So, as I said in the edit to my previous post about the wind-driven cart, I seriously blew it. The folks who pointed out the similarity of the cart to a tacking sailboat were absolutely correct. The guys who built this cart, and recorded the demo were absolutely right, and I was stupidly wrong, in multiple ways. First of all, I thought this was a really simple system. I couldn’t possibly be more wrong about that – this is anything but simple; in fact, it’s a remarkably interesting and elegant demonstration of how complicated and counterintuitive fluid dynamics can be. Second, I completely misunderstood the simple mechanics of the device; I originally thought that the propellor was spinning in the opposite direction – and I completely missed it when people repeatedly tried to explain that error to me. And third, I completely screwed up my own mathematical model of how something like this works.
So – to repeat: the guys who did the demo of this are clearly not bozos; the only bozo in this situation is me, for screwing it up so badly, on so many levels. I sincerely apologize for calling them bozos and mocking them. I made a whole series of really stupid errors, and took an unreasonably long time to recognize that fact.
It should be obvious that there’s some way to go downwind faster than the wind, because as so many people pointed out, sailboats do it. It was frankly stupid of me to even argue about this – it’s really pretty boneheadedly obvious. The question never should have been “can it be done?”, but rather just “does this device do it?”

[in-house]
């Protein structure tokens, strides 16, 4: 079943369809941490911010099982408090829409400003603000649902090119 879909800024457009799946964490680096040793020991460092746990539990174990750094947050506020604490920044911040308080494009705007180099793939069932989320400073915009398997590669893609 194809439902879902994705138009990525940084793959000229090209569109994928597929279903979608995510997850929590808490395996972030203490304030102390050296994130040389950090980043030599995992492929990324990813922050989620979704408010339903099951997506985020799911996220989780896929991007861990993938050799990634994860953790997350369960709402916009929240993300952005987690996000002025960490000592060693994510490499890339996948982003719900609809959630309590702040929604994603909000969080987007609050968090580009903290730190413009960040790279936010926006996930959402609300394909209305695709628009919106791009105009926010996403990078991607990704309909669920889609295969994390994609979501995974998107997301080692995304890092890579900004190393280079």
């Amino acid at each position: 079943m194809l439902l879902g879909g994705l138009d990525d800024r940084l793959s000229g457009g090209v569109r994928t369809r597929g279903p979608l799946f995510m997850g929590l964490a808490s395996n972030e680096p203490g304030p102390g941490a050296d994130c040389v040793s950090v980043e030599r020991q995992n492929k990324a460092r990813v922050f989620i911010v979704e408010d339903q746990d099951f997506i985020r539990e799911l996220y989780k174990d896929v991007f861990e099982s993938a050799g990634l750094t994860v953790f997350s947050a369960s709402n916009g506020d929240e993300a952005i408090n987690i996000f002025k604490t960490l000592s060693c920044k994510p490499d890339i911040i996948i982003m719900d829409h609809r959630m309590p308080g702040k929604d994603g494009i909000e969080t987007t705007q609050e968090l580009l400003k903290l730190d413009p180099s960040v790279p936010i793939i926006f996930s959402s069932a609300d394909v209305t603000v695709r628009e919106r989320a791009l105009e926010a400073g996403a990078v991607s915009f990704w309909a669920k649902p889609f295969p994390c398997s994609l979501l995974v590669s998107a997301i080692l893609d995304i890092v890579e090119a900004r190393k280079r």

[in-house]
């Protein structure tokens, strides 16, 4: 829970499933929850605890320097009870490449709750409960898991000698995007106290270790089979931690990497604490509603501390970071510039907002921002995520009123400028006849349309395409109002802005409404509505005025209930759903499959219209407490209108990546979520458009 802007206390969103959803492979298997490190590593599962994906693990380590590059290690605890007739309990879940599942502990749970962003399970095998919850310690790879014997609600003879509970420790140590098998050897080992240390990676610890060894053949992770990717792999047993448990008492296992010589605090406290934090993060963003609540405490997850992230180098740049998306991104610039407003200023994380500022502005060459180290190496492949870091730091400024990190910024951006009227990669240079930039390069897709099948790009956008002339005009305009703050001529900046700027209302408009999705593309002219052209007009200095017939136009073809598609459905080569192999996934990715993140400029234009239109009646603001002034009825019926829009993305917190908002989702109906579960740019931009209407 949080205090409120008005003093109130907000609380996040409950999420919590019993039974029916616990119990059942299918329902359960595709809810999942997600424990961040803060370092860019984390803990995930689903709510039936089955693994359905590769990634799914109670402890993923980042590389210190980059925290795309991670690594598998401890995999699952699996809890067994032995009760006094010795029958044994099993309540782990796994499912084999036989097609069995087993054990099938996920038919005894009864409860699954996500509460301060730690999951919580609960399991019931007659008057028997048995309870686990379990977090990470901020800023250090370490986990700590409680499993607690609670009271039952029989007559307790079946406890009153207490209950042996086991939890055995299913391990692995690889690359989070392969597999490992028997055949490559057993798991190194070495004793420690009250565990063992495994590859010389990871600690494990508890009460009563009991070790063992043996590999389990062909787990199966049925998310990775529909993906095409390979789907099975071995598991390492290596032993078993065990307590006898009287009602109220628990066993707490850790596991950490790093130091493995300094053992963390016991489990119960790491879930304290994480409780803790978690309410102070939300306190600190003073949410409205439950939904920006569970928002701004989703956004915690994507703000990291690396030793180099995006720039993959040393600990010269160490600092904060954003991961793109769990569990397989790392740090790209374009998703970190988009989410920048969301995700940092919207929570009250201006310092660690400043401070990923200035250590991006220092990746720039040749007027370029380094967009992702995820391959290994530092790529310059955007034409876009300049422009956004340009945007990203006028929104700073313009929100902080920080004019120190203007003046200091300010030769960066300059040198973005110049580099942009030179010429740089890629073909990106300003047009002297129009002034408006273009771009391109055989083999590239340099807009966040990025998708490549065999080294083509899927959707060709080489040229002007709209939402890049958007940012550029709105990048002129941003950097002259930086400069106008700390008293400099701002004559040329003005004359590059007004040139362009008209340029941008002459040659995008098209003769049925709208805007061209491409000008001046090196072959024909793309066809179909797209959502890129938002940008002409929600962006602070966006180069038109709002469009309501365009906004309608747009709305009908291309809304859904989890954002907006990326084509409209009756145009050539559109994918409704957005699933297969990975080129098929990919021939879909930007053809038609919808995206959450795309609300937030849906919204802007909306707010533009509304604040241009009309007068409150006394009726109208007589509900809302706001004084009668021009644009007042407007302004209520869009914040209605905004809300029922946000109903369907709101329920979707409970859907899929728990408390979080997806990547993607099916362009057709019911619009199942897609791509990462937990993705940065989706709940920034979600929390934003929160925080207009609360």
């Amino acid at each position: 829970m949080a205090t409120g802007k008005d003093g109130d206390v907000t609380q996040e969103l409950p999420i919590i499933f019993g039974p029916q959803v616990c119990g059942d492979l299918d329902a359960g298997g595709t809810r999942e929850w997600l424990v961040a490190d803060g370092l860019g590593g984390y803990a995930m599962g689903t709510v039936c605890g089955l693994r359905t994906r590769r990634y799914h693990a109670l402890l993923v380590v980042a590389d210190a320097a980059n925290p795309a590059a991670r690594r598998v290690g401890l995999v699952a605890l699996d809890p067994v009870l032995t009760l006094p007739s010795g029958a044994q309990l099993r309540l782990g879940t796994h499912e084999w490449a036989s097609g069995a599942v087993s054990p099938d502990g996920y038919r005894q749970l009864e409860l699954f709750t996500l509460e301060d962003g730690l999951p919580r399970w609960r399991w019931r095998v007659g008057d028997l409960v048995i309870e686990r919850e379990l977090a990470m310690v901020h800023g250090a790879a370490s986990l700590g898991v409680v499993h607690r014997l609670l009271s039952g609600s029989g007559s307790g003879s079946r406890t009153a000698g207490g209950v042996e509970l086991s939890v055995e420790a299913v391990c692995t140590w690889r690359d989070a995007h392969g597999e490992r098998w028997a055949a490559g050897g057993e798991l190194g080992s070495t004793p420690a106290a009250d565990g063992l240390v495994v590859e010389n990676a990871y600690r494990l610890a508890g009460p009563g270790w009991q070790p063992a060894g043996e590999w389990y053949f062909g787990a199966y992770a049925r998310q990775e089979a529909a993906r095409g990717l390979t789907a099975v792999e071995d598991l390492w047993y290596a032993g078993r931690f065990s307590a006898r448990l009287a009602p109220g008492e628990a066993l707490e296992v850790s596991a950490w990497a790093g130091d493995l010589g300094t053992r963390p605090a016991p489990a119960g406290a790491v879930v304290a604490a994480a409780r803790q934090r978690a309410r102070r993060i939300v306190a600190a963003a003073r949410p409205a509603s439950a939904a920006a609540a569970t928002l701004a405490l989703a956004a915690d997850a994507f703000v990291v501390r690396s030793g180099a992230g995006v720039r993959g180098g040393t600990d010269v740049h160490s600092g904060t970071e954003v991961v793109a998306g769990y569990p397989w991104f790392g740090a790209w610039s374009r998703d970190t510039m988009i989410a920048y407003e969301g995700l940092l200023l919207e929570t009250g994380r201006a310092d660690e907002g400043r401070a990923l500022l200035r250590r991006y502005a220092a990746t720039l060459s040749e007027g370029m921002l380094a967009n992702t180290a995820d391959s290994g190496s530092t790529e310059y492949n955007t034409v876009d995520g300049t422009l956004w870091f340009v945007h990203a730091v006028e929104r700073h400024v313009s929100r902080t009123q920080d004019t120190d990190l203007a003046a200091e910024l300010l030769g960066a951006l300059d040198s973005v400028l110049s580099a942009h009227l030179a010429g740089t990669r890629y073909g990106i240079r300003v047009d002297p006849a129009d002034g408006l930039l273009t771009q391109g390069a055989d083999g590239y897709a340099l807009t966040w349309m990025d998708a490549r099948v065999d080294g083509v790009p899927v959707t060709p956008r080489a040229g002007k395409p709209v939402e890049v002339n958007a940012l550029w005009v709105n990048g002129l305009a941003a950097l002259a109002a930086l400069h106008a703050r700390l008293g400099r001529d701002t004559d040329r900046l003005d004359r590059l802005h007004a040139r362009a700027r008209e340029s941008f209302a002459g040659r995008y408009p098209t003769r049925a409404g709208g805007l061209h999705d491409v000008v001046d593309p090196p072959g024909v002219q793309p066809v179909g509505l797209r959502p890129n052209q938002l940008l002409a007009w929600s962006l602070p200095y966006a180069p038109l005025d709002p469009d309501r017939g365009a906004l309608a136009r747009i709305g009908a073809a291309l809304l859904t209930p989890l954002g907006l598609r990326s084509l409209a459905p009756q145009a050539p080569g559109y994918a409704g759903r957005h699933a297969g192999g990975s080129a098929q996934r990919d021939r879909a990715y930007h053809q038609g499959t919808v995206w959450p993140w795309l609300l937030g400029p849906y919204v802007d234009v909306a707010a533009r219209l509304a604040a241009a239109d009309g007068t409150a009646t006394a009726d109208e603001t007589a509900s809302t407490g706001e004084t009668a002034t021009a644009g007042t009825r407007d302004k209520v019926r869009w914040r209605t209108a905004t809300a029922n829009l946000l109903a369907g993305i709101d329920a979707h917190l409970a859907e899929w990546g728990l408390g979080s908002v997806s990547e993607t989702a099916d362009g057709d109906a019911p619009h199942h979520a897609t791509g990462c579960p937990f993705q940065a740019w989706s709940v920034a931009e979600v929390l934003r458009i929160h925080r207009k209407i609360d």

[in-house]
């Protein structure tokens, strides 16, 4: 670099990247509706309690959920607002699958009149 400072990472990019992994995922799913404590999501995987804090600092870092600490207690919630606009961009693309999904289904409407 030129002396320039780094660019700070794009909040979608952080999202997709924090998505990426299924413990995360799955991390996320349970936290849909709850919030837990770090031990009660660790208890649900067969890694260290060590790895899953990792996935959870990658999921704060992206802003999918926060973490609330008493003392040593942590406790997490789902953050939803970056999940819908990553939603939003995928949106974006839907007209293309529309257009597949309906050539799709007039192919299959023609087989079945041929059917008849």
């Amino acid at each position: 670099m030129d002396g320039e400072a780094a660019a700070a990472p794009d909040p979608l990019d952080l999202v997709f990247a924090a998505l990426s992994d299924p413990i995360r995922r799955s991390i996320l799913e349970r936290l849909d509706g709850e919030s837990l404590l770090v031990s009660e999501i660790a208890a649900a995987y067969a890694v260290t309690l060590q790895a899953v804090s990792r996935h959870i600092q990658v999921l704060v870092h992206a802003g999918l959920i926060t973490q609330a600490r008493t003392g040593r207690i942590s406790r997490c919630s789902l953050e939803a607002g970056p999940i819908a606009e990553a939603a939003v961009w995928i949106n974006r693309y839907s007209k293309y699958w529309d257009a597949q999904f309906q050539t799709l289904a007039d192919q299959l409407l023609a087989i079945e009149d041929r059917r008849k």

And the answer to that is “Yes”. This thing does do it. It’s not magic, it’s not perpetual motion. In fact, it’s really astonishingly simple, once you realize that the behavior of things moving through air is quite different from the simple rigid system that it appears to be equivalent to.
In this post, I’m going to try to do two things:
- Explain the faulty reasoning that led me to think it couldn’t work, and why it’s wrong.
- Explain why the thing really works.
In another post later this week, I’m going to try to explain why I think the mathematical element is so important. There’s a ton of people who’ve got devices that really look convincing, and that have really convincing arguments for why they should work; only they don’t, because they’ve missed something.
The explanation that got me started on really understanding this was based on a rigid geared cart, which had one wheel on the ground below, and one wheel touching a moving belt above. While this is really what twigged me to how things could work, I also realized that it’s a good demonstration of why I thought it wouldn’t work. Here’s the diagram: